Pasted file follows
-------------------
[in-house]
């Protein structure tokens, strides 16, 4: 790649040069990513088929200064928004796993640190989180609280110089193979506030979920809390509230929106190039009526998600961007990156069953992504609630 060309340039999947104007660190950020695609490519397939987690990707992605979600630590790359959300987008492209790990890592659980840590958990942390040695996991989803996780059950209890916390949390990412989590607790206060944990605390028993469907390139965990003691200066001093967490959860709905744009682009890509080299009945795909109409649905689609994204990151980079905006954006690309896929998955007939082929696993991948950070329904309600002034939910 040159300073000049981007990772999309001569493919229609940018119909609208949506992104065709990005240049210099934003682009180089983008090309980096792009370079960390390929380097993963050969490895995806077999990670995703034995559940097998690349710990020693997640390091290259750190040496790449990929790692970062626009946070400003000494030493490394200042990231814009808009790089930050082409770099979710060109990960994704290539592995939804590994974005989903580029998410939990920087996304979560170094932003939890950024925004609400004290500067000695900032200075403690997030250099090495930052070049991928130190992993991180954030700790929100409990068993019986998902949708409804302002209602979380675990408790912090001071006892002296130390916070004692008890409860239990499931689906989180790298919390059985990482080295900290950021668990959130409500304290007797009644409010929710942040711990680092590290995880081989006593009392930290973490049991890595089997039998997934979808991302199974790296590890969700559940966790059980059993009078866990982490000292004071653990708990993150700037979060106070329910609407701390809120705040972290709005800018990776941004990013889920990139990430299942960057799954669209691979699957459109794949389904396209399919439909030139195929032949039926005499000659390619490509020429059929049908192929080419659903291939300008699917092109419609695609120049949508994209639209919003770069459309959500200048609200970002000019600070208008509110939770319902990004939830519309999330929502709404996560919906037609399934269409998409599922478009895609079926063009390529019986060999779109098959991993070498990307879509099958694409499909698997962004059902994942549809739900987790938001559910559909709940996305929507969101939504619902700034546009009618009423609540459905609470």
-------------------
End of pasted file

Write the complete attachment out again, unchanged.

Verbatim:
[in-house]
């Protein structure tokens, strides 16, 4: 790649040069990513088929200064928004796993640190989180609280110089193979506030979920809390509230929106190039009526998600961007990156069953992504609630 060309340039999947104007660190950020695609490519397939987690990707992605979600630590790359959300987008492209790990890592659980840590958990942390040695996991989803996780059950209890916390949390990412989590607790206060944990605390028993469907390139965990003691200066001093967490959860709905744009682009890509080299009945795909109409649905689609994204990151980079905006954006690309896929998955007939082929696993991948950070329904309600002034939910 040159300073000049981007990772999309001569493919229609940018119909609208949506992104065709990005240049210099934003682009180089983008090309980096792009370079960390390929380097993963050969490895995806077999990670995703034995559940097998690349710990020693997640390091290259750190040496790449990929790692970062626009946070400003000494030493490394200042990231814009808009790089930050082409770099979710060109990960994704290539592995939804590994974005989903580029998410939990920087996304979560170094932003939890950024925004609400004290500067000695900032200075403690997030250099090495930052070049991928130190992993991180954030700790929100409990068993019986998902949708409804302002209602979380675990408790912090001071006892002296130390916070004692008890409860239990499931689906989180790298919390059985990482080295900290950021668990959130409500304290007797009644409010929710942040711990680092590290995880081989006593009392930290973490049991890595089997039998997934979808991302199974790296590890969700559940966790059980059993009078866990982490000292004071653990708990993150700037979060106070329910609407701390809120705040972290709005800018990776941004990013889920990139990430299942960057799954669209691979699957459109794949389904396209399919439909030139195929032949039926005499000659390619490509020429059929049908192929080419659903291939300008699917092109419609695609120049949508994209639209919003770069459309959500200048609200970002000019600070208008509110939770319902990004939830519309999330929502709404996560919906037609399934269409998409599922478009895609079926063009390529019986060999779109098959991993070498990307879509099958694409499909698997962004059902994942549809739900987790938001559910559909709940996305929507969101939504619902700034546009009618009423609540459905609470």